Madonna and Child, 1295–1300
This panel painting represents an innovation in the history of western European painting and a moment in religious iconography: depiction of the Virgin Mary and the infant Jesus in Byzantine icons was traditionally symbolic. In the past, the figures were not humanized, but represented the qualities of divine beings and episodes in sacred history. This painting from the late 13th century by Italian painter Duccio di Buoninsega, in contrast, expresses the emotions of love and tenderness between mother and child. The infant Jesus returns the Madonna's placid but intense gaze. The painter depicted Jesus in a life-like, natural pose with his toes touching his mother's hand, one foot slightly raised as he reaches up to play with the folds of his mother's veil, almost touching her cheek. The artist retained many of the features of iconographic painting, including the use of gold background, the basic composition of the two figures, but added a humanizing element. Although the figure of the Christ child in this panel is more playful than in previous artistic depictions, his physique is still more that of a middle-aged man than a baby. This typical representation of children also donning adult clothing is what led to the widespread assumption that childhood as a separate stage of life did not exist. However, recent research that draws upon a wide range of primary sources—iconography, archaeology, letters, romances, pedagogical texts, miracle accounts, and law codes—reveals that children were regarded as vulnerable and in need of special protection. Examinations of the everyday lives of children demonstrate, for example, that orphans were protected from abuse by medieval laws and that sick children received different medical treatments than adults.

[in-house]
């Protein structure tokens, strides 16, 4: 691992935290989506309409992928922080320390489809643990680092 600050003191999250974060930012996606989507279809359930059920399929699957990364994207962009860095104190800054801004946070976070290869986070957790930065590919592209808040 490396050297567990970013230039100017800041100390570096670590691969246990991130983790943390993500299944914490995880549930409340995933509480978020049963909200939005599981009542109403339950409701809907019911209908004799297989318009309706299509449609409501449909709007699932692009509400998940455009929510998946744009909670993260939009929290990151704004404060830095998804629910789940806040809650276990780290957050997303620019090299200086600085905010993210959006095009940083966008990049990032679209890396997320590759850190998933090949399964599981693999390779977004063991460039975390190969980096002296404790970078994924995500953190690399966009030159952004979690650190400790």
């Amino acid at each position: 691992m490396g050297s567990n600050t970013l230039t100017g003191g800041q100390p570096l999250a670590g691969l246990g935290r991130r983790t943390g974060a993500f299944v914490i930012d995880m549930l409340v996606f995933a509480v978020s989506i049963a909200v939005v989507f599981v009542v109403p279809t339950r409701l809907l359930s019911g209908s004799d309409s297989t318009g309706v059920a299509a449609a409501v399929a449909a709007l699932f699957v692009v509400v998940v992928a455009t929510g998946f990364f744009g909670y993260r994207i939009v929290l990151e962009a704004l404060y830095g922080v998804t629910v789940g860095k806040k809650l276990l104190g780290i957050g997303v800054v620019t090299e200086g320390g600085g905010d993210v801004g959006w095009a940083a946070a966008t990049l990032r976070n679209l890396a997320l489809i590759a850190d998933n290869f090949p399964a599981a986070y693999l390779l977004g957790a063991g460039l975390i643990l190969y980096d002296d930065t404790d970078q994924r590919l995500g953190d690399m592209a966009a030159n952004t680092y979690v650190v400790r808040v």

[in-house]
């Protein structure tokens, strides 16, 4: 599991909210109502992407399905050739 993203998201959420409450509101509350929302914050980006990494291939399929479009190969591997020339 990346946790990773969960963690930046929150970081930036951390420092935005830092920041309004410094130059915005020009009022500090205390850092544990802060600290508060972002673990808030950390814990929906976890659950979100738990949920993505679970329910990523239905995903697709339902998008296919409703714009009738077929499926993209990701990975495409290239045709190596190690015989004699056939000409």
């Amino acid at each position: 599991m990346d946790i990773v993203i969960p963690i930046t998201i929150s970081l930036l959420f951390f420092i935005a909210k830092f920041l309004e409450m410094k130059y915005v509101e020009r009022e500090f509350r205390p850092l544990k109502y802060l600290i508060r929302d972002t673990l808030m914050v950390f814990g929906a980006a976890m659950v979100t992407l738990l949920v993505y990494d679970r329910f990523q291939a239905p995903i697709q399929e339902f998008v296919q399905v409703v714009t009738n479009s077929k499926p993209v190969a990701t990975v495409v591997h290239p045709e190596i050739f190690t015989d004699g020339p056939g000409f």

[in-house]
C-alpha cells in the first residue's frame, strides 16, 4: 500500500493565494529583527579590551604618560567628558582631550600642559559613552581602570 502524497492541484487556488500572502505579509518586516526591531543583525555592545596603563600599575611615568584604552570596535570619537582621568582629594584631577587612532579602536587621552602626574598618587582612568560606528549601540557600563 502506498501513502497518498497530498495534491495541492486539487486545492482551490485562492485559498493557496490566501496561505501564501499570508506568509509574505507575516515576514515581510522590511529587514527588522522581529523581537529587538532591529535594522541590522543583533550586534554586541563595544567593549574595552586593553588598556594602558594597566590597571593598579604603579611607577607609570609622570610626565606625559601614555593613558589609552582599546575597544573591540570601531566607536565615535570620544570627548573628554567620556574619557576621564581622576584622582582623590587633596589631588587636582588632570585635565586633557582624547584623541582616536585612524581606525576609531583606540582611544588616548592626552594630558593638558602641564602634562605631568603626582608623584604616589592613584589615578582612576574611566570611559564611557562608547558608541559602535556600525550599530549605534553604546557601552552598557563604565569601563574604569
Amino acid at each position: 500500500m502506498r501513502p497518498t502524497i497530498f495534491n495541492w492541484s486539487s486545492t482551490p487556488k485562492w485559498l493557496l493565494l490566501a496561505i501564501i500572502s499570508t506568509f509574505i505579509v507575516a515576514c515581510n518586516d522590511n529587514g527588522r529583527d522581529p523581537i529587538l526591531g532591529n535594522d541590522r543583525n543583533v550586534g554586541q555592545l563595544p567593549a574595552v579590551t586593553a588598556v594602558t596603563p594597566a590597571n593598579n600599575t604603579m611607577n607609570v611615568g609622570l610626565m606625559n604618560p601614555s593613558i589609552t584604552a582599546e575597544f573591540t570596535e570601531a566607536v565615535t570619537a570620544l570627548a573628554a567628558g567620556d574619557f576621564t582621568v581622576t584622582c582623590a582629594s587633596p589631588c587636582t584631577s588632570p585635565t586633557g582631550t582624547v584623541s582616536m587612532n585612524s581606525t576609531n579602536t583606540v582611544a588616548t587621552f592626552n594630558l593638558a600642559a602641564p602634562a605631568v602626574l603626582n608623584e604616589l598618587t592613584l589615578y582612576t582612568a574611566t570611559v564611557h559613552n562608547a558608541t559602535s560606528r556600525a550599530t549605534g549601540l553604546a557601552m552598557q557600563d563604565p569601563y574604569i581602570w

Madonna and Child, ca. 1295–1300, Duccio di Buoninsegna (Italian, active by 1278, died 1318) Tempera and gold on wood, with original engaged frame; 11 x 8 1/8 in. (28.0 x 20.8 cm) The Metropolitan Museum of Art, New York http://www.metmuseum.org/toah/ho/07/eust/ho_2004.442.htm (accessed March 23, 2009).